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Malicious Security—Can You Trust Your Security Technology?

Malicious Security—Can You Trust Your Security Technology?

Malicious Security—Can You Trust Your Security Technology?
September 11, 2014 | Gavin Hill

Encryption and cryptography have long been thought of as the exemplars of Internet security. Unfortunately, this is not the case anymore. Encryption keys and digital certificates have become the weakest link in most organizations’ security strategies, resulting in diminished effectiveness of other security investments like NGFW, IDS/IPS, WAF, AV, etc.

In my previous post, I discussed the difference between key management and key security. The problem today is not that encryption and cryptography are broken, but rather that there are mediocre implementations to secure and protect keys and certificates from theft. Worse yet, most organizations cannot even tell the difference between rogue and legitimate usage of keys and certificates on their networks or stop attackers from using them. Bad actors and nation states continue to abuse the trust that most have in encryption, but very few in the security industry are actually doing something about it.

Undermining Your Critical Security Controls

The threatscape has changed:

Even with all the advances in security technology over the last decade, cybercriminals are still very successful at stealing your data. The challenge is that security technologies are still designed to trust encryption. When threats use encryption, they securely bypass other security controls and hide their actions. Let’s review an example of how a bad actor can use keys and certificates to subvert any security technology or control.

Using Keys and Certificates throughout the Attack Chain

The use of keys and certificates in APT campaigns is cyclical. A typical trust-based attack can be broken up into four primary steps that include the theft of the key, use of the key, exfiltration of data, and expansion of its foothold on the network.

Step 1: Steal the Private Key

When Symantec analyzed sample malware designed to steal private keys from certificate stores, the same behavior was noted for every malware variant that was studied. In this current example, the CertOpenSystemStoreA function is used to open stored certificates, and the PFXExportCertStoreEx function exports the following certificate stores:

  • MY: A certificate store that holds certificates with the associated private keys
  • CA: Certificate authority certificates
  • ROOT: Root certificates
  • SPC: Software Publisher Certificates

The malware samples were able to steal the digital certificate and corresponding private key by performing the following actions:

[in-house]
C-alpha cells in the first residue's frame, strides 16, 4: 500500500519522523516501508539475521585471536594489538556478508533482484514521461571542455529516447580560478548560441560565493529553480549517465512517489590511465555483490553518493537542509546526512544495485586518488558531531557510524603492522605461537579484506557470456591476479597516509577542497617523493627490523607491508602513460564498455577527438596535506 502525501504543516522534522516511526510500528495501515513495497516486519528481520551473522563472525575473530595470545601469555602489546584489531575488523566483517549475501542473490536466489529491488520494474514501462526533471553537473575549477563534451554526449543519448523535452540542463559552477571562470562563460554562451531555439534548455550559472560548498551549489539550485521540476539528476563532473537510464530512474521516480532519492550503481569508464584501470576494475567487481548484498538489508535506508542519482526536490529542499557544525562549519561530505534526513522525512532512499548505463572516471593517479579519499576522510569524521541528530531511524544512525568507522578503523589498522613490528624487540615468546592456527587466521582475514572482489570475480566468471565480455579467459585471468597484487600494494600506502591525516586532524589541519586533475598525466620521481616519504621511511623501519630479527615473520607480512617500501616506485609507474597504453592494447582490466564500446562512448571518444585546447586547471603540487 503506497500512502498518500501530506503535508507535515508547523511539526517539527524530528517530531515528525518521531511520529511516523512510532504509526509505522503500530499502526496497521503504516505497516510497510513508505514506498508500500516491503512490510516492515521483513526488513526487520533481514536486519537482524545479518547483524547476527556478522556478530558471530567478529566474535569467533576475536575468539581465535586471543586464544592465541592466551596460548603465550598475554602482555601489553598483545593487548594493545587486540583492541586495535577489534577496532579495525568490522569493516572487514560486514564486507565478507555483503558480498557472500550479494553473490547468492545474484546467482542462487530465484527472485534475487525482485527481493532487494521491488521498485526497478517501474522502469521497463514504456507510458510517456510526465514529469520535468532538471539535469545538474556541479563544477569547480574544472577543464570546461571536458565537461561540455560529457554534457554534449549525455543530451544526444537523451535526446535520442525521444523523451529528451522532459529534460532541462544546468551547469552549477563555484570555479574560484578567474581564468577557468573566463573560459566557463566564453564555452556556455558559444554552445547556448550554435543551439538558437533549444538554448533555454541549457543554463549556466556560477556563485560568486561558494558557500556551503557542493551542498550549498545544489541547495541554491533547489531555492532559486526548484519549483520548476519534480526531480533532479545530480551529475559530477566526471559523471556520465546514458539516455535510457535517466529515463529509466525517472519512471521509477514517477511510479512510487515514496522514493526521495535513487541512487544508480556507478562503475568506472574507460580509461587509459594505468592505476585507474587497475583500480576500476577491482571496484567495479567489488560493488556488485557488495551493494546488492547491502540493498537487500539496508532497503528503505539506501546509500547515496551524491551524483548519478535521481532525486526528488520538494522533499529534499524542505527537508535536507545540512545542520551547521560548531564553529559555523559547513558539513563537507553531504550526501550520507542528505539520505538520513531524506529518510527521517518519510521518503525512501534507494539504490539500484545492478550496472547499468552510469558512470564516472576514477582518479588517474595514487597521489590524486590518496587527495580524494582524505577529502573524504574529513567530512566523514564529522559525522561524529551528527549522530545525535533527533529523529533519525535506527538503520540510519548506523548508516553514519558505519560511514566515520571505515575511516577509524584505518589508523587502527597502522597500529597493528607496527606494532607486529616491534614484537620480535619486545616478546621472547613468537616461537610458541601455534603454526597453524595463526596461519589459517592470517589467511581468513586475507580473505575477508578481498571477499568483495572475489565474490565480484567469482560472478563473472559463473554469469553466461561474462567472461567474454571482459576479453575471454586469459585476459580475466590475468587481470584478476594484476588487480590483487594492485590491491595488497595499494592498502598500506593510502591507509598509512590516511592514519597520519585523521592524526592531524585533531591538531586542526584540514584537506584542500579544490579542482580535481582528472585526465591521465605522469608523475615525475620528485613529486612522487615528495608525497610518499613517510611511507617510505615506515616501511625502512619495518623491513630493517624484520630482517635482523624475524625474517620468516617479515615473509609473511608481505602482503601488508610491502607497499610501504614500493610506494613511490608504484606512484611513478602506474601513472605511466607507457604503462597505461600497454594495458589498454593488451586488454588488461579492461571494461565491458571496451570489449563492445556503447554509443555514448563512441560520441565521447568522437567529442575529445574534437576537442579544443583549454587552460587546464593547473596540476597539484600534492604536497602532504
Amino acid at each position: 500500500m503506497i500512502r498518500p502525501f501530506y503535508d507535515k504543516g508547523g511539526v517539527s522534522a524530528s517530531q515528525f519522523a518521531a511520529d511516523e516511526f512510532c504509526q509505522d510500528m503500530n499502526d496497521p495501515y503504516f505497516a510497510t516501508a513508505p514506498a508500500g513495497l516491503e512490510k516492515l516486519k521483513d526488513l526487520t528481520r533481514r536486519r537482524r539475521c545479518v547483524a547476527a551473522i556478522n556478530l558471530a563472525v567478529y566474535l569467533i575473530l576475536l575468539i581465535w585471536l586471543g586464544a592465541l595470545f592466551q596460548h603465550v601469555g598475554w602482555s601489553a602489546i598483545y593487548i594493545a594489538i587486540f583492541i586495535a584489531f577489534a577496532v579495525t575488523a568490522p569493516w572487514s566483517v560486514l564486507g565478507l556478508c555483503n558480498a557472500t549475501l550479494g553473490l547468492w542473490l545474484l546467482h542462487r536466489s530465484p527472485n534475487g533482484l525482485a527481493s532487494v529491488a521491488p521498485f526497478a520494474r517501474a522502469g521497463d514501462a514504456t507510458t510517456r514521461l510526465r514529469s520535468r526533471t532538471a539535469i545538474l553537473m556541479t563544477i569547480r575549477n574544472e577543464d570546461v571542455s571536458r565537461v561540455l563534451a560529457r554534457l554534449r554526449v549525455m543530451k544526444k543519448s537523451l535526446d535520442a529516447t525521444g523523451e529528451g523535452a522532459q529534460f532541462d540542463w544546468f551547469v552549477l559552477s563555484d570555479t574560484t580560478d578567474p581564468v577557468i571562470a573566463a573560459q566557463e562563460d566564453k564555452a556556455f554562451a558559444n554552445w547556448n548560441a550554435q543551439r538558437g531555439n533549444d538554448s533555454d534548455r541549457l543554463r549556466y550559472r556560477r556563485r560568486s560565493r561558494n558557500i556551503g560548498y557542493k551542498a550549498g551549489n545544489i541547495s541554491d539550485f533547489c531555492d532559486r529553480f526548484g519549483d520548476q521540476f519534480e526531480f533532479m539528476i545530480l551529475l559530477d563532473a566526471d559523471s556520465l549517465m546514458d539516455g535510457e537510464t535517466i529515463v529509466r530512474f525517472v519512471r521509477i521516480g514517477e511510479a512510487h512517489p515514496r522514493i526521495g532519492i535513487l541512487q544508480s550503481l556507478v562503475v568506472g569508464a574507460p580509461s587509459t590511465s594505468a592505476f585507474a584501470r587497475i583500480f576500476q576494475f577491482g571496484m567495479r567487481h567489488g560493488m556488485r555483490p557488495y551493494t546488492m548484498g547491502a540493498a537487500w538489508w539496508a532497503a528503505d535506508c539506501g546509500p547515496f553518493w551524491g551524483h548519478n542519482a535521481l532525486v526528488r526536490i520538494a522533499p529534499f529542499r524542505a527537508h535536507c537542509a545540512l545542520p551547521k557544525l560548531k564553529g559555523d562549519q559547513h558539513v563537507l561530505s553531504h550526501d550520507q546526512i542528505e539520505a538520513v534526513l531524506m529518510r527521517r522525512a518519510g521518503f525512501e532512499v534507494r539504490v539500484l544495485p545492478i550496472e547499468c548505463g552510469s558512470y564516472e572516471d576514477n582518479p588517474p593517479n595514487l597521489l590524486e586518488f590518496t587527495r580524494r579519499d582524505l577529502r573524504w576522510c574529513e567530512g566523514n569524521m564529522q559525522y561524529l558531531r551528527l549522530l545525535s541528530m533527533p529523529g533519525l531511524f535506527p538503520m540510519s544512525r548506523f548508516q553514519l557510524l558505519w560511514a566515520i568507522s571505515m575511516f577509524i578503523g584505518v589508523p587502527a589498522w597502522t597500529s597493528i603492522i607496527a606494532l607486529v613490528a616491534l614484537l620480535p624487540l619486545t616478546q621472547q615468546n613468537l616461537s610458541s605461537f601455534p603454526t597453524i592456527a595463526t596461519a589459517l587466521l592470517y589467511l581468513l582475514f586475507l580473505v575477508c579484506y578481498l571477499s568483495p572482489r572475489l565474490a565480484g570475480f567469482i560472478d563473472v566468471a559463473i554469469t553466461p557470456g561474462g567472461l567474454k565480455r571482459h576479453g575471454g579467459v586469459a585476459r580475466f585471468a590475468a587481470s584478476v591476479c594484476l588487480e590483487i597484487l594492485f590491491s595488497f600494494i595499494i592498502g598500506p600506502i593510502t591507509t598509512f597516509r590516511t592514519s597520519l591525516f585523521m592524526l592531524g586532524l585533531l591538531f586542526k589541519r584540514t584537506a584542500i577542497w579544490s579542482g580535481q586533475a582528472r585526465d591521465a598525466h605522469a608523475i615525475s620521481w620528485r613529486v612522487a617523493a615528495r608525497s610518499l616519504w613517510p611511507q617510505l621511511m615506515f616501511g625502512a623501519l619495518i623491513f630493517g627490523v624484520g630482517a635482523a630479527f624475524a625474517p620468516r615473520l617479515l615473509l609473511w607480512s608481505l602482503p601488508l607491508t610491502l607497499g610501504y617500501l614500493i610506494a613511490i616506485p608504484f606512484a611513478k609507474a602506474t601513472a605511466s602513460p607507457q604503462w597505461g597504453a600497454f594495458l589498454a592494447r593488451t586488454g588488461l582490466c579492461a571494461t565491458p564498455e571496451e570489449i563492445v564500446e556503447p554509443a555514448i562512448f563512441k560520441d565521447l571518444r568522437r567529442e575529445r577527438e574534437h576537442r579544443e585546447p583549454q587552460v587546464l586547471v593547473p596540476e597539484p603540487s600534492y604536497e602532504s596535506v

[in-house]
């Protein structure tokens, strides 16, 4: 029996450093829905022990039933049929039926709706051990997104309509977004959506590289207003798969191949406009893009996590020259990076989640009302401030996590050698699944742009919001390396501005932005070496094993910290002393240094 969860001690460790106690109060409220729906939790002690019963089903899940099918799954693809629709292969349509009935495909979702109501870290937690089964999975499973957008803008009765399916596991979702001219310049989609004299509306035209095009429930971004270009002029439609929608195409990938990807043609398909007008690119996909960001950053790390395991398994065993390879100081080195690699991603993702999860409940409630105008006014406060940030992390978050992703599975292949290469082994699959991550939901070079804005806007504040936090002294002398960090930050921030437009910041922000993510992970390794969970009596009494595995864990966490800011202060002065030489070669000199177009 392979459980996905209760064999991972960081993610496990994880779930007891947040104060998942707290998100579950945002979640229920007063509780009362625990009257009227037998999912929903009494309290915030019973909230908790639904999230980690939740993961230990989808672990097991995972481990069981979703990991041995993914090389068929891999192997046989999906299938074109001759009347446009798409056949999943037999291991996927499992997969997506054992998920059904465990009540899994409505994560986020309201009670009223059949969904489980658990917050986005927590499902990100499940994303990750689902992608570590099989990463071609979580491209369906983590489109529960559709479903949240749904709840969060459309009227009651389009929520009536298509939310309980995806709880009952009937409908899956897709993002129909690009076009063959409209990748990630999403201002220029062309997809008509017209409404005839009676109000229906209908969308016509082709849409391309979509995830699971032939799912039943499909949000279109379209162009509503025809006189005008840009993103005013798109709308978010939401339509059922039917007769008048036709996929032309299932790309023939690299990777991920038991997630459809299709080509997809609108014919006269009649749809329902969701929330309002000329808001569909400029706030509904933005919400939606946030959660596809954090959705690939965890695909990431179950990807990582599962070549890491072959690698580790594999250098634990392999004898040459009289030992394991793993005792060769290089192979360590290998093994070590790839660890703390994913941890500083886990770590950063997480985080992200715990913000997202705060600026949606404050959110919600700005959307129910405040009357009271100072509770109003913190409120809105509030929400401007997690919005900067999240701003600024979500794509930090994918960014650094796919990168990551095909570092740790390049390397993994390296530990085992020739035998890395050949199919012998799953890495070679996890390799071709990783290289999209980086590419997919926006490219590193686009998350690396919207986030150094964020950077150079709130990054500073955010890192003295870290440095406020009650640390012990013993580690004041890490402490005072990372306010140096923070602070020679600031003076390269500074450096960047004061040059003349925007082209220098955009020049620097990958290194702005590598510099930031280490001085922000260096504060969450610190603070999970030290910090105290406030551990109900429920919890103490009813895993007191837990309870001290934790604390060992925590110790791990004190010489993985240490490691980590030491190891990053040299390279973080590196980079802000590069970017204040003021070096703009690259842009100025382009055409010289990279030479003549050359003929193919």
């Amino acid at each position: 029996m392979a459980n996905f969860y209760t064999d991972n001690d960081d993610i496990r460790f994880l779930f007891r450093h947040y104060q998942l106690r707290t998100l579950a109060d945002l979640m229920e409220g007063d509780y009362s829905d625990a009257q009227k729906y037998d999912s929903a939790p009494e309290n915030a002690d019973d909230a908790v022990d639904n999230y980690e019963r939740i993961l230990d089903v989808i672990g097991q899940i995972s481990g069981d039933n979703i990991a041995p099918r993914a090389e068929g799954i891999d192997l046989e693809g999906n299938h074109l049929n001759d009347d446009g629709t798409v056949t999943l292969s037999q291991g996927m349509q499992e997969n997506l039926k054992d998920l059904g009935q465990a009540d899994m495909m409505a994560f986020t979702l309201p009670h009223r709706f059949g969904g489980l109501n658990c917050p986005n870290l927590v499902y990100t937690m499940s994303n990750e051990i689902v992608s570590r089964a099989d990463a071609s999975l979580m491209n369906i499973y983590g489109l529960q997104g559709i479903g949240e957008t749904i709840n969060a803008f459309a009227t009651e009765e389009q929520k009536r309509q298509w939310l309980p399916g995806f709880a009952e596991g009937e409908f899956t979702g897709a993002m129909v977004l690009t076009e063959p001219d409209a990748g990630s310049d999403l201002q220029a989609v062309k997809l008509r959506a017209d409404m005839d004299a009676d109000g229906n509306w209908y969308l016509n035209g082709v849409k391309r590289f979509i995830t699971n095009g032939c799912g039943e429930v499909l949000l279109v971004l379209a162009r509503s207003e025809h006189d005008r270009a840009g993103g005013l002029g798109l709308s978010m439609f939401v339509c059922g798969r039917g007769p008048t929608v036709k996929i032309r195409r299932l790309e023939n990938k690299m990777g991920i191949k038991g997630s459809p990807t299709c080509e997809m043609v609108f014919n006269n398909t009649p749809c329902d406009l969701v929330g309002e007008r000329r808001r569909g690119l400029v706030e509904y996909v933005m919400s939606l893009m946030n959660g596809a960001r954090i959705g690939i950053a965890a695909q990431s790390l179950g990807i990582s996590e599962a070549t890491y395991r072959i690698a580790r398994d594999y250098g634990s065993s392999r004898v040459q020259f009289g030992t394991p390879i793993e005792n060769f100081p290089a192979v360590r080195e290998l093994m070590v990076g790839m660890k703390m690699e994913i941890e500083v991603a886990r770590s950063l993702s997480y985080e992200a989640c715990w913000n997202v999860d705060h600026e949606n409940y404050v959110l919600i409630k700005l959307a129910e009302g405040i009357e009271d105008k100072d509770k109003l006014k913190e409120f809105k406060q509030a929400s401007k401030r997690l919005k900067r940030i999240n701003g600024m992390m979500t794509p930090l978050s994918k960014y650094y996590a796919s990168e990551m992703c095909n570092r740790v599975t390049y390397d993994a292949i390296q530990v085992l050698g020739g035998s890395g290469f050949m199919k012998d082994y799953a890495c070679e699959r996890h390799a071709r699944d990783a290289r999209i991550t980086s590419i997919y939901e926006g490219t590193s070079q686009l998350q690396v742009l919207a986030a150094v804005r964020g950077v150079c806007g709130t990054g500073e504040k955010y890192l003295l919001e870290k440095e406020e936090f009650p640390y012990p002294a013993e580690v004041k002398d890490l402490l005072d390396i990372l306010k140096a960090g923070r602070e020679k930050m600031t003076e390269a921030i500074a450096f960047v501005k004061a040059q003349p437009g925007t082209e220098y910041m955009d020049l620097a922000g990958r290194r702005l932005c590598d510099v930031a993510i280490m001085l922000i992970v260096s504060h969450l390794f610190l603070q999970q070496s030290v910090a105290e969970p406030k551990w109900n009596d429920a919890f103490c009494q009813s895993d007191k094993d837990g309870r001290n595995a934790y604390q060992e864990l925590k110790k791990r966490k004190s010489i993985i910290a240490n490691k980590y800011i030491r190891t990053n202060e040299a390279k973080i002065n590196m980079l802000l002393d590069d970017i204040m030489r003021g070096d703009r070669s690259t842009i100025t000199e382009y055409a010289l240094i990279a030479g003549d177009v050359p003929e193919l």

• Opens the MY certificate store
  • Allocates 3C245h bytes of memory
  • Calculates the actual data size
  • Frees the allocated memory
  • Allocates memory for the actual data size
  • The PFXExportCertStoreEx function writes data to the CRYPT_DATA_BLOB area to which the pPFX points
  • Writes data (No decryption routine is required when it writes the content of the certificate store)

Step 2: Use the Key

With access to the private key, there are a multitude of use cases for a malicious campaign. Let’s review how cybercriminals impersonate a website and sign malware with a code-signing certificate.

Website impersonation can easily be achieved using the stolen private key as part of a spear-phishing campaign. The attacker sets up a clone version of the target website—Outlook Web Access (OWA) or a company portal would be a prime target. By using the stolen private key and certificate anyone that visits the website would not see any errors in the browser. The fake website also hosts the malware that is intended for the victim.

Step 3: Exfiltrate the Data

Now that the fake website is prepped and ready to go, it’s time to execute the spear-phishing campaign. Using popular social networks like LinkedIn, it is a simple process to profile a victim and formulate a well-crafted email that will entice the victim to click on a malicious link. Imagine you get an email from the IT administrator stating that your password will be expiring shortly, and that you need to change your password by logging into OWA. The IT administrator very kindly also provided you with a link to OWA in the email for you to click on and reset your password.

When you click on the link and input your credentials into the OWA website, not only are your credentials stolen, but malware is installed onto your machine. It’s important to note that the malware is also signed using a stolen code-signing certificate to avoid detection. By signing the malware with a legitimate code-signing certificate the attackers increase their chances of avoiding detection.

In part 2 of this blog series, I will cover step 4 and discuss some examples of the actions trust-based threats perform and how bad actors use keys and certificates to maintain their foothold in the enterprise network. I will also offer some guidance on how to mitigate trust-based attacks.

Register for a customized vulnerability report to better understand your organizations SSL vulnerabilities that cybercriminals use to undermine the security controls deployed in your enterprise network.

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